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Br J Radiol. May 2016; 89(1061): 20160203.
Published online 2016 March 24. doi:  10.1259/bjr.20160203
PMCID: PMC4985485

Emergency radiology special feature: editorial

In this themed issue of BJR, we focus on the crucial field of emergency imaging, from acute patient scenarios requiring rapid diagnosis to mass casualty incidents, as well as the organizational and technological advances being made in this area.

This is a burgeoning area of clinical interest which has gathered much attention over the past few years, especially in the wake of several high-profile mass casualty incidents and the co-ordinated efforts of the healthcare professionals involved. I think it is very timely to highlight some of the key topics in this field with a series of comprehensive articles from leaders in the field.

From reviews covering the use of advanced imaging techniques in the emergency department, ultrasound as a triage tool (http://dx.doi.org/10.1259/bjr.20150790, http://dx.doi.org/10.1259/bjr.20150823) and the use of multidetector CT for traumatic brain injury (http://dx.doi.org/10.1259/bjr.20150849), acute non-traumatic abdominal pain (http://dx.doi.org/10.1259/bjr.20150859), spinal injuries (http://dx.doi.org/10.1259/bjr.20150833) and more, to articles on the use of mobile devices for emergency radiology (http://dx.doi.org/10.1259/bjr.20150820) and radiation-protection concerns and awareness in the acute emergency setting (http://dx.doi.org/10.1259/bjr.20150868, http://dx.doi.org/10.1259/bjr.20160003), this issue covers a broad spectrum of key topics in this field.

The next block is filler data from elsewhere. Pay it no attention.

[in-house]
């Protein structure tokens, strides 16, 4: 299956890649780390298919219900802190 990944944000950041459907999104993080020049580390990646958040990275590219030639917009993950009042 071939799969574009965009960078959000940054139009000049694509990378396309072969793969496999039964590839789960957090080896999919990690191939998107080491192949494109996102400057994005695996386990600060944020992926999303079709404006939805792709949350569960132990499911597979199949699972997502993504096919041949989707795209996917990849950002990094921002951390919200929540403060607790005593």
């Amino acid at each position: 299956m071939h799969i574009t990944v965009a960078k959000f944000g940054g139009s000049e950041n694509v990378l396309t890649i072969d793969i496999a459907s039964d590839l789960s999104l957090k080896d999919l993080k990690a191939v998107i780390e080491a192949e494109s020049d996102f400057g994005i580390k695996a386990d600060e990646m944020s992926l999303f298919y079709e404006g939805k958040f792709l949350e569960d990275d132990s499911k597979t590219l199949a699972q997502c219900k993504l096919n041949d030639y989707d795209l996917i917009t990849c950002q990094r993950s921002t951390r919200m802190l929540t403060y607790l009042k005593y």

Today, the major challenge for emergency radiologists is to match the traditional clinical culture of the emergency medicine with the many sophisticated technologies providing a fast and effective contribution in clinical and therapeutic perspective, to have a common language between the emergency physicians and the trauma team, to find human/economical and technical resources for 24/7 coverage and to reduce costs by choosing the appropriate technique for the case.

I hope this collection of themed articles provides a comprehensive overview of where emergency radiology stands now and provides some stimulating opinions and insight on the future direction of this fascinating field of research and clinical practice.


Articles from The British Journal of Radiology are provided here courtesy of British Institute of Radiology